MONEY worries keeping you up at night? Finances making you miserable?
Here are five common causes of the money blues – and how to fix them and get your finances back on track.
You don’t open your bills
It’s better to face your debts rather than ignore them. Once you get to grips with your money, you’ll begin to feel more in control.
Psychotherapist Keeley Taverner of Key for Change says the first step is to look at your bills and your bank statements. Highlight your direct debits, look at what you’re spending on and think about changes you could make.
“If you have car finance you might be paying £200 a month for the next four years, and then a lump sum at the end. That money could have helped you pay for a course or take time out to find another job. It’s better to save up for a car than paying for it with a finance deal. Same with ‘Buy now, pay later’ deals. They have to be paid for in the end.”
You tend to pay late
Missing payment dates for credit, such as loans and credit cards, can land you with extra fees. It can also harm your credit rating.
“Set up direct debits for regular bills like credit card minimum payments and utility bills,” Keeley says. For bonus points, if you can, arrange to pay more than the minimum on your credit card, to prevent interest building up.
“Arrange for 10 per cent of your wage to come out of your account on payday and straight into a savings account,” she adds. “That way you won’t miss the money, as you won’t have an opportunity to spend it. Instead, you’ll be on the path to financial freedom.”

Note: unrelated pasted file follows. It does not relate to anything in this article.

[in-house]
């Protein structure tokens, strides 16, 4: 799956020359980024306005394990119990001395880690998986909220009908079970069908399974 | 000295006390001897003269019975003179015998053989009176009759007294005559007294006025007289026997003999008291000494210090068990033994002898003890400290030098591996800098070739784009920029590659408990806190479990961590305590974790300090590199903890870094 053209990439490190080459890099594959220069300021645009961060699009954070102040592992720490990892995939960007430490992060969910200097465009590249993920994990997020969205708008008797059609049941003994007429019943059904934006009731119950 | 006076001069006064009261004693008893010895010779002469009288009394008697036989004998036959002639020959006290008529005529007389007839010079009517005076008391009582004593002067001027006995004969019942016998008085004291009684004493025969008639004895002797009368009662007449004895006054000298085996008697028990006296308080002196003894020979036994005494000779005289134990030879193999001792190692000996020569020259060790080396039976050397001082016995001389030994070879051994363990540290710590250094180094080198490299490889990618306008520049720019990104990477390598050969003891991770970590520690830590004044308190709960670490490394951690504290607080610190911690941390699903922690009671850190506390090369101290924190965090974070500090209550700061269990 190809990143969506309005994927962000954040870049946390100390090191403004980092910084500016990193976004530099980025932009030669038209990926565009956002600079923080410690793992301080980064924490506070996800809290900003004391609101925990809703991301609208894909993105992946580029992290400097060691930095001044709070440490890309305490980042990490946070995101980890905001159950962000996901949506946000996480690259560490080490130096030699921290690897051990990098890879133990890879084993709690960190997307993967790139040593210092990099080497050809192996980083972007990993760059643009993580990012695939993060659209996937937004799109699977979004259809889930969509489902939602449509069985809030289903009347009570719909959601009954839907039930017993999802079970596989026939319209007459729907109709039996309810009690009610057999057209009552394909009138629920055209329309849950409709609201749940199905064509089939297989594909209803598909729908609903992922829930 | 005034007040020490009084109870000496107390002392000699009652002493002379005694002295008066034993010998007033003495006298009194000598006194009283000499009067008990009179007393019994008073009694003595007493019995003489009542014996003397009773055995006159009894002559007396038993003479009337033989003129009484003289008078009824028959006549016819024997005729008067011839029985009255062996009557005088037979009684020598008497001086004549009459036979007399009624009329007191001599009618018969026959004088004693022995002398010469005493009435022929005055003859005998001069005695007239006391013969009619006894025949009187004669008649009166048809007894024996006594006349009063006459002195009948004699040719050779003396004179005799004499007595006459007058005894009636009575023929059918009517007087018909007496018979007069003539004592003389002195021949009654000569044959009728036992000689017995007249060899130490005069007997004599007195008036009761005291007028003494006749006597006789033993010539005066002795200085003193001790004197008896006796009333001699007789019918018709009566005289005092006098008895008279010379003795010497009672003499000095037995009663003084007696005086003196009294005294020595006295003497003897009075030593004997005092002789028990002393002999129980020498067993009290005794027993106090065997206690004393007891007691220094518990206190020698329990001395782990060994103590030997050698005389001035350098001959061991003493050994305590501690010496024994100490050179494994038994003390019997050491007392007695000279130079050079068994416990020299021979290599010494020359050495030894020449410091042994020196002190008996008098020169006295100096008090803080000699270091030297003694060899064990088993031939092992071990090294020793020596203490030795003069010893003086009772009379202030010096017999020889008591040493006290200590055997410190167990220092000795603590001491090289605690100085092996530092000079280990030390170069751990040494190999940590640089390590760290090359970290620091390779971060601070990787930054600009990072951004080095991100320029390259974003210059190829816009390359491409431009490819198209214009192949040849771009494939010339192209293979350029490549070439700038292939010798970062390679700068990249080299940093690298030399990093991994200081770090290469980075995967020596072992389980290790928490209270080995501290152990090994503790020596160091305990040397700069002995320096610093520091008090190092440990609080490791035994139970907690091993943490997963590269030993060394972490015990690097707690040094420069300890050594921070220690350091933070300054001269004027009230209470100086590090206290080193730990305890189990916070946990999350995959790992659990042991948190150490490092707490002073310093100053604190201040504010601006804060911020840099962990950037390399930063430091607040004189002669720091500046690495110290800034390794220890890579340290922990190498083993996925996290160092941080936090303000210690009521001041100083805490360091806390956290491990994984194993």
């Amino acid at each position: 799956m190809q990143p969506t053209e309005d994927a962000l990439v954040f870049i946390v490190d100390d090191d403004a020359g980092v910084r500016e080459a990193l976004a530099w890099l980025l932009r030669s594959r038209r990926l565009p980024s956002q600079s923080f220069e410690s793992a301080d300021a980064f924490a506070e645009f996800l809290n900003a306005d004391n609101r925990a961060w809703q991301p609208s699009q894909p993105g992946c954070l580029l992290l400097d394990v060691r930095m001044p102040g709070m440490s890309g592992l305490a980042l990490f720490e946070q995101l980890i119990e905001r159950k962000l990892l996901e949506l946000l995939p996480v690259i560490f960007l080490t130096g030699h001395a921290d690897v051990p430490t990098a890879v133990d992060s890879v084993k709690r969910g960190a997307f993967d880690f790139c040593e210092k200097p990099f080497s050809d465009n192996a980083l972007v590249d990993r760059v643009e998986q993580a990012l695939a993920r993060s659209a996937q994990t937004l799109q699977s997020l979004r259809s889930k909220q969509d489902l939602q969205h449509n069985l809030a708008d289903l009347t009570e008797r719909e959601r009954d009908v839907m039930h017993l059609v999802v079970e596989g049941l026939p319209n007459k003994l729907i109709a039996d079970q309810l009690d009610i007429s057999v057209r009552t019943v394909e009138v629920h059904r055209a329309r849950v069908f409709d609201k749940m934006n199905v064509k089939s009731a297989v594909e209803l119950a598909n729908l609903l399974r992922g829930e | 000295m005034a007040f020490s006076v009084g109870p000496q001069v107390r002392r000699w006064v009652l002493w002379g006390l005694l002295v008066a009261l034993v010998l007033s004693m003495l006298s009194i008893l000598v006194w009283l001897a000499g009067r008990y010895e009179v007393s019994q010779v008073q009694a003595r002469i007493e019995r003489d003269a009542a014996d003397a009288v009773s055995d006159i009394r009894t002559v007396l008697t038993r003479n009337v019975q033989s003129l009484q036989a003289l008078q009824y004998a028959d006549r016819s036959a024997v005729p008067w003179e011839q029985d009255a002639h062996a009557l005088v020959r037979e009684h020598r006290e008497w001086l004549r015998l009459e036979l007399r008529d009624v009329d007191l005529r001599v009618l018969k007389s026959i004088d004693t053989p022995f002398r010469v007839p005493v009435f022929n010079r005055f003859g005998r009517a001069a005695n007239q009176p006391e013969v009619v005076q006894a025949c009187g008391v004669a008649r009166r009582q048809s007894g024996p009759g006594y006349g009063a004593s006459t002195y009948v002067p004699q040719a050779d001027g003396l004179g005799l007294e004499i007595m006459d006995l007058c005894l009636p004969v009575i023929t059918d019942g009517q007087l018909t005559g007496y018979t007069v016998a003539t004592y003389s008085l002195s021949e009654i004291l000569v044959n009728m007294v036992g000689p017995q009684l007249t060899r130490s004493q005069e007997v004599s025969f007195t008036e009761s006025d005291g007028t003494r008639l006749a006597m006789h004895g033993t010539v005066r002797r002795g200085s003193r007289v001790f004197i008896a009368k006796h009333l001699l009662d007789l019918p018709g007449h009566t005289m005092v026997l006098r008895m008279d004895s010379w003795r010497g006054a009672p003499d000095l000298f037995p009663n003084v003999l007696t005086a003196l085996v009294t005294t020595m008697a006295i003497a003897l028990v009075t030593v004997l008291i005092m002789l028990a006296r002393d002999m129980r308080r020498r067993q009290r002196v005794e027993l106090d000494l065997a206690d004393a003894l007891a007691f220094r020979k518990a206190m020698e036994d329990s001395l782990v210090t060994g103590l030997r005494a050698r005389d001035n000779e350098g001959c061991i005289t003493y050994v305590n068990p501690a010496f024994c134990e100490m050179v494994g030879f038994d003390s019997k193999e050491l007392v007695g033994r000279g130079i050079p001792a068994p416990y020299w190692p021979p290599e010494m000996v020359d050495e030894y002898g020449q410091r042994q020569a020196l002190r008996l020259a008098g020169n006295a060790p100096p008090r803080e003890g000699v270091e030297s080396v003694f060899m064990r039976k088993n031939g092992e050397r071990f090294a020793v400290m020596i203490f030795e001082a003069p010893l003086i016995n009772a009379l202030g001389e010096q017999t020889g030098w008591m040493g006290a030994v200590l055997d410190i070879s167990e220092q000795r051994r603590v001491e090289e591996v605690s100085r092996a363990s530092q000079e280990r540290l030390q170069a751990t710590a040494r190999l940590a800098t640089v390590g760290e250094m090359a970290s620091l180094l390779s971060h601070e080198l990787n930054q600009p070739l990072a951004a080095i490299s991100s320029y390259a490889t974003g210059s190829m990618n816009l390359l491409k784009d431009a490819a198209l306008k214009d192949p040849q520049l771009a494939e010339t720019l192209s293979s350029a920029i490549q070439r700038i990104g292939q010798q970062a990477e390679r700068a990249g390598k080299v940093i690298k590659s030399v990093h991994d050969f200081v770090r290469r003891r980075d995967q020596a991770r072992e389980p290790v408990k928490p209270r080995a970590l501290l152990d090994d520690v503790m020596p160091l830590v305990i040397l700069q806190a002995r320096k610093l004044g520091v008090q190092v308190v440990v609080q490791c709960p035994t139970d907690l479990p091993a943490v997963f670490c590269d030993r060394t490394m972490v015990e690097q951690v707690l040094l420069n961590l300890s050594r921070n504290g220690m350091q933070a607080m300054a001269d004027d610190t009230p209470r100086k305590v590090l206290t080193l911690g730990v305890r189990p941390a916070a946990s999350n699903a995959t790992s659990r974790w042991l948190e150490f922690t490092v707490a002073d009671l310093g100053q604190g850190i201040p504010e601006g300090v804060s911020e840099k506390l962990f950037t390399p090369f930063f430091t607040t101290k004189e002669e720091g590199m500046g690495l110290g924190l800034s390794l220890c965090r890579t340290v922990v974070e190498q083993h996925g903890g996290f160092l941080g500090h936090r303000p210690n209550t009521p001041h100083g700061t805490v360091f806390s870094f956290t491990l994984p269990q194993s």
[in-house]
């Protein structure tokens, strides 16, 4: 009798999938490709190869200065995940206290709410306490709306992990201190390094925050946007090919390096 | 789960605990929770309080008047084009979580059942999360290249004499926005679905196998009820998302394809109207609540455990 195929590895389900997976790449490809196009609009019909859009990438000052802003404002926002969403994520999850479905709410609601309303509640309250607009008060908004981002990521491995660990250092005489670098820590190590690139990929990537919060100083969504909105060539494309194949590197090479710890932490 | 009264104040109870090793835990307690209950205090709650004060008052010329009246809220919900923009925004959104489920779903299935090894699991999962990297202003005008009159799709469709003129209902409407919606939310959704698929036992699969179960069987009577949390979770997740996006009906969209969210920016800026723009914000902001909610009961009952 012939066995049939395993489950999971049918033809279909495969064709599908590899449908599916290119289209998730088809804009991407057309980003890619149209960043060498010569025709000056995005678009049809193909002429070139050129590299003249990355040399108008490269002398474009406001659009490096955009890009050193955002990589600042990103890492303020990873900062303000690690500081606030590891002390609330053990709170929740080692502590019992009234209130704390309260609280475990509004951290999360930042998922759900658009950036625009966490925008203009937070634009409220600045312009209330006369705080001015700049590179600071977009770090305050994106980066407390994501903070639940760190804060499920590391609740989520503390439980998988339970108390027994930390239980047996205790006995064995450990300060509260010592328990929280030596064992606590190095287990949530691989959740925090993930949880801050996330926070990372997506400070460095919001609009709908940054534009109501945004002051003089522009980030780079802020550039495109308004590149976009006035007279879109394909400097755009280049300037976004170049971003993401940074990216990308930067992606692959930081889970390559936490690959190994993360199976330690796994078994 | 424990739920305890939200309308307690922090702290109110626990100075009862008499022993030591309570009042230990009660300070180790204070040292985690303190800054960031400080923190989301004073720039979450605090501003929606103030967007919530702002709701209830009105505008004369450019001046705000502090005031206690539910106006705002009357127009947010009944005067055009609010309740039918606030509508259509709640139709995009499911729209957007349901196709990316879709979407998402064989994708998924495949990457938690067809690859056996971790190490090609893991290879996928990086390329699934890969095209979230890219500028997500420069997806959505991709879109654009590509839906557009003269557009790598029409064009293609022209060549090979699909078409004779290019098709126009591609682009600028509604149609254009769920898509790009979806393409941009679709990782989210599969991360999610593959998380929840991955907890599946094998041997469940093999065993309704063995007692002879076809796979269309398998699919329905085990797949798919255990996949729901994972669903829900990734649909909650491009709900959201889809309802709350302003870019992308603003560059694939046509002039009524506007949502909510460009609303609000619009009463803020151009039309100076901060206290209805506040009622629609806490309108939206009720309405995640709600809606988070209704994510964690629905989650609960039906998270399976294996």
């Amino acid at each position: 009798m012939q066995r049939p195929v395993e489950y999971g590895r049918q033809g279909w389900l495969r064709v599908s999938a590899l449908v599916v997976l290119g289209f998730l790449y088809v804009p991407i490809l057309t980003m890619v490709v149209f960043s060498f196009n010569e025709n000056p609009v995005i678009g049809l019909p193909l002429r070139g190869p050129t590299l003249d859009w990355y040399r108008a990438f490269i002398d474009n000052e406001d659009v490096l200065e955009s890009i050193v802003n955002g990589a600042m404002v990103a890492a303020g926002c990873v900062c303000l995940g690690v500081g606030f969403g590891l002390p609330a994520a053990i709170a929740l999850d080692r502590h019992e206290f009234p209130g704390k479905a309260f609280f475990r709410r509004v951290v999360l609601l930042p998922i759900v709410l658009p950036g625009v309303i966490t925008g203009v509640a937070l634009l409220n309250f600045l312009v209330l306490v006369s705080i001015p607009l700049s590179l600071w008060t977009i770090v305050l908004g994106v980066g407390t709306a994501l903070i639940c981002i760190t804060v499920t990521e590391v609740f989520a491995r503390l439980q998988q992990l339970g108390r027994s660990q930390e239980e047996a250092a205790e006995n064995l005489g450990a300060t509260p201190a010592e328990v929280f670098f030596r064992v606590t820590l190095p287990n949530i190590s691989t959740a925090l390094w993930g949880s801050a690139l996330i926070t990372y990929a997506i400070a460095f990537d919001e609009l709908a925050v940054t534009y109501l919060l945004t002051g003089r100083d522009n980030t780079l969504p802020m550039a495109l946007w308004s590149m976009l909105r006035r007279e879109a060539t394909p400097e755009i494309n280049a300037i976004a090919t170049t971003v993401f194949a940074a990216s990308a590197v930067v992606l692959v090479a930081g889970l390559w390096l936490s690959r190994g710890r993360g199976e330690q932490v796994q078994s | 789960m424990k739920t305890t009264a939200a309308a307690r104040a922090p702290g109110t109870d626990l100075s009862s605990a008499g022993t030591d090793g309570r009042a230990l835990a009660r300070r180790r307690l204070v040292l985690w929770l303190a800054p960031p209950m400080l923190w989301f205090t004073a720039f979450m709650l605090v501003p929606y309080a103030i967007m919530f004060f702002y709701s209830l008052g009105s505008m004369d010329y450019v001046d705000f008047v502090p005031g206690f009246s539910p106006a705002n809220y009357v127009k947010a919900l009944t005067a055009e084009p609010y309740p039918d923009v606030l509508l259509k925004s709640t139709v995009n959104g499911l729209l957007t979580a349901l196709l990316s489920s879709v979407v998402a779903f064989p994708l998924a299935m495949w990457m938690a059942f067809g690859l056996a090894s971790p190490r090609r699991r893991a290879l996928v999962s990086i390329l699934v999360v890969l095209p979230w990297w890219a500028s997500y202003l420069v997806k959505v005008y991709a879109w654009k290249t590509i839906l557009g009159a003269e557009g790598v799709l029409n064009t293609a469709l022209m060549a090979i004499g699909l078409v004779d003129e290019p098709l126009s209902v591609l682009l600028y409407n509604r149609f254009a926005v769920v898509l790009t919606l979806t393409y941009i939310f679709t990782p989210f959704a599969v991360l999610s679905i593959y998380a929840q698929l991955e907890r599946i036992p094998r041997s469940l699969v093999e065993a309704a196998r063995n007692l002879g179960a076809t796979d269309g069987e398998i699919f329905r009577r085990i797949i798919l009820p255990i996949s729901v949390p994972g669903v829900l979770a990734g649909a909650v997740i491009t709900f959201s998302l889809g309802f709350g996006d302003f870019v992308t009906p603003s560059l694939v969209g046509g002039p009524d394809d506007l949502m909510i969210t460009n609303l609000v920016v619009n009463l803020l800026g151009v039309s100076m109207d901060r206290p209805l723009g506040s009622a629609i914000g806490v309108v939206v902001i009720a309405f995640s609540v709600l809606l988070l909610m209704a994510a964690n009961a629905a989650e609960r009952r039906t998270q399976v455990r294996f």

You browse too much on social media
“Get rid of apps and unsubscribe from mailing lists,” Keeley says. “Otherwise you’re continually being tempted to buy things from special offers and emails. It’s just so easy to click and buy without thinking about how you’re going to pay it back.
“Social media is now becoming a marketplace – all it does is sell us things,” she adds. Try accessing your social accounts through a browser, rather than your phone, to remove that constant temptation.
If you buy something and you don’t like it, make sure you get a refund. Keeley says: “Cut up your store card and don’t shop when you’re bored. Refunding is an effort but if you don’t return unwanted purchases, you’re throwing money away.”
You help out friends and family
Saying no to favours and to taking out credit to help other people is hard but necessary, says Keeley.
“Sometimes people get into debt because they are trying to help others with money worries. If you take out credit to help your mum through a rough patch, it could affect your own credit rating.”
Instead, encourage friends or family to go to a free debt-counselling service such as Citizens Advice, StepChange or National Debtline.
There never seems to be enough
If you are always living hand to mouth, Keeley says you need to think about your attitude to money and spending. The same is true if you find yourself paying for essentials like food on a credit card.
Sometimes people block out the reality when they can’t afford the things they want. “Check where your money goes – do you have a habit of using the apps on your phone to order taxis, takeaways and clothes?” she asks.
“Apps are designed to make you impulsive. Also, think about what you do when you’re stressed – do you shop online, smoke and drink more?” Be aware of this and find other ways to unwind. You’ll have a healthier bank balance as a result.
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